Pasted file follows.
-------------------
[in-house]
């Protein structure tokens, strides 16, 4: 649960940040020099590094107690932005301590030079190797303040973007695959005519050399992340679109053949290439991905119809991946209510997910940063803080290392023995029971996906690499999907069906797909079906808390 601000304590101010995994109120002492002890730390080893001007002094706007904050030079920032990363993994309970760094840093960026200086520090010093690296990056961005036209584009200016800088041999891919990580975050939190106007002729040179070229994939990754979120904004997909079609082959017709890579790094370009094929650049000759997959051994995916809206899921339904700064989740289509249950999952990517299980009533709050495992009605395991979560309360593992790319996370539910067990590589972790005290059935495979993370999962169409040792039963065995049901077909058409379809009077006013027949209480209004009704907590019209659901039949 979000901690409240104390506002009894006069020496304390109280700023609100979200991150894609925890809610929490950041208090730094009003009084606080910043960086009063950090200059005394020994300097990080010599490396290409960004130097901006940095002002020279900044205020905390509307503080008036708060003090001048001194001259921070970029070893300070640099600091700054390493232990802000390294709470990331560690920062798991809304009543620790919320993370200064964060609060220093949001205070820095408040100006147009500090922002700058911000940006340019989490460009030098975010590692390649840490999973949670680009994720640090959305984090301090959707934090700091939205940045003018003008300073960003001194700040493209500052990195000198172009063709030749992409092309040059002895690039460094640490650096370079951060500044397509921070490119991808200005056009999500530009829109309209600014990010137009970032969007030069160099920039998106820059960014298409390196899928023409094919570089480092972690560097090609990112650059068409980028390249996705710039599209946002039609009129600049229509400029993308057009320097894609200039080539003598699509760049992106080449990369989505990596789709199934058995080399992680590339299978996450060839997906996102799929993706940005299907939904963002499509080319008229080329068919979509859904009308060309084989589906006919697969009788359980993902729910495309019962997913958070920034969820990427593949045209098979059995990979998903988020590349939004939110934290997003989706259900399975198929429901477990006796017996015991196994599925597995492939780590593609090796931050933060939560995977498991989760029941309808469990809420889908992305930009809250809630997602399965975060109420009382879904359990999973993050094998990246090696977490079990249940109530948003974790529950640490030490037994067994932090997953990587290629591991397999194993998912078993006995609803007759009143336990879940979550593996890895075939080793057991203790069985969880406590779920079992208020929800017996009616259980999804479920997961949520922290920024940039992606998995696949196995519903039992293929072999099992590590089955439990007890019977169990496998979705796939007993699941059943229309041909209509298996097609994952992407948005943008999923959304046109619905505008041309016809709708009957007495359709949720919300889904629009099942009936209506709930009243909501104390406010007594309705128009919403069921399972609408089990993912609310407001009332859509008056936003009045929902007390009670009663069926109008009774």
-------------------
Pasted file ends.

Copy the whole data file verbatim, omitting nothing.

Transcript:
[in-house]
């Protein structure tokens, strides 16, 4: 649960940040020099590094107690932005301590030079190797303040973007695959005519050399992340679109053949290439991905119809991946209510997910940063803080290392023995029971996906690499999907069906797909079906808390 601000304590101010995994109120002492002890730390080893001007002094706007904050030079920032990363993994309970760094840093960026200086520090010093690296990056961005036209584009200016800088041999891919990580975050939190106007002729040179070229994939990754979120904004997909079609082959017709890579790094370009094929650049000759997959051994995916809206899921339904700064989740289509249950999952990517299980009533709050495992009605395991979560309360593992790319996370539910067990590589972790005290059935495979993370999962169409040792039963065995049901077909058409379809009077006013027949209480209004009704907590019209659901039949 979000901690409240104390506002009894006069020496304390109280700023609100979200991150894609925890809610929490950041208090730094009003009084606080910043960086009063950090200059005394020994300097990080010599490396290409960004130097901006940095002002020279900044205020905390509307503080008036708060003090001048001194001259921070970029070893300070640099600091700054390493232990802000390294709470990331560690920062798991809304009543620790919320993370200064964060609060220093949001205070820095408040100006147009500090922002700058911000940006340019989490460009030098975010590692390649840490999973949670680009994720640090959305984090301090959707934090700091939205940045003018003008300073960003001194700040493209500052990195000198172009063709030749992409092309040059002895690039460094640490650096370079951060500044397509921070490119991808200005056009999500530009829109309209600014990010137009970032969007030069160099920039998106820059960014298409390196899928023409094919570089480092972690560097090609990112650059068409980028390249996705710039599209946002039609009129600049229509400029993308057009320097894609200039080539003598699509760049992106080449990369989505990596789709199934058995080399992680590339299978996450060839997906996102799929993706940005299907939904963002499509080319008229080329068919979509859904009308060309084989589906006919697969009788359980993902729910495309019962997913958070920034969820990427593949045209098979059995990979998903988020590349939004939110934290997003989706259900399975198929429901477990006796017996015991196994599925597995492939780590593609090796931050933060939560995977498991989760029941309808469990809420889908992305930009809250809630997602399965975060109420009382879904359990999973993050094998990246090696977490079990249940109530948003974790529950640490030490037994067994932090997953990587290629591991397999194993998912078993006995609803007759009143336990879940979550593996890895075939080793057991203790069985969880406590779920079992208020929800017996009616259980999804479920997961949520922290920024940039992606998995696949196995519903039992293929072999099992590590089955439990007890019977169990496998979705796939007993699941059943229309041909209509298996097609994952992407948005943008999923959304046109619905505008041309016809709708009957007495359709949720919300889904629009099942009936209506709930009243909501104390406010007594309705128009919403069921399972609408089990993912609310407001009332859509008056936003009045929902007390009670009663069926109008009774």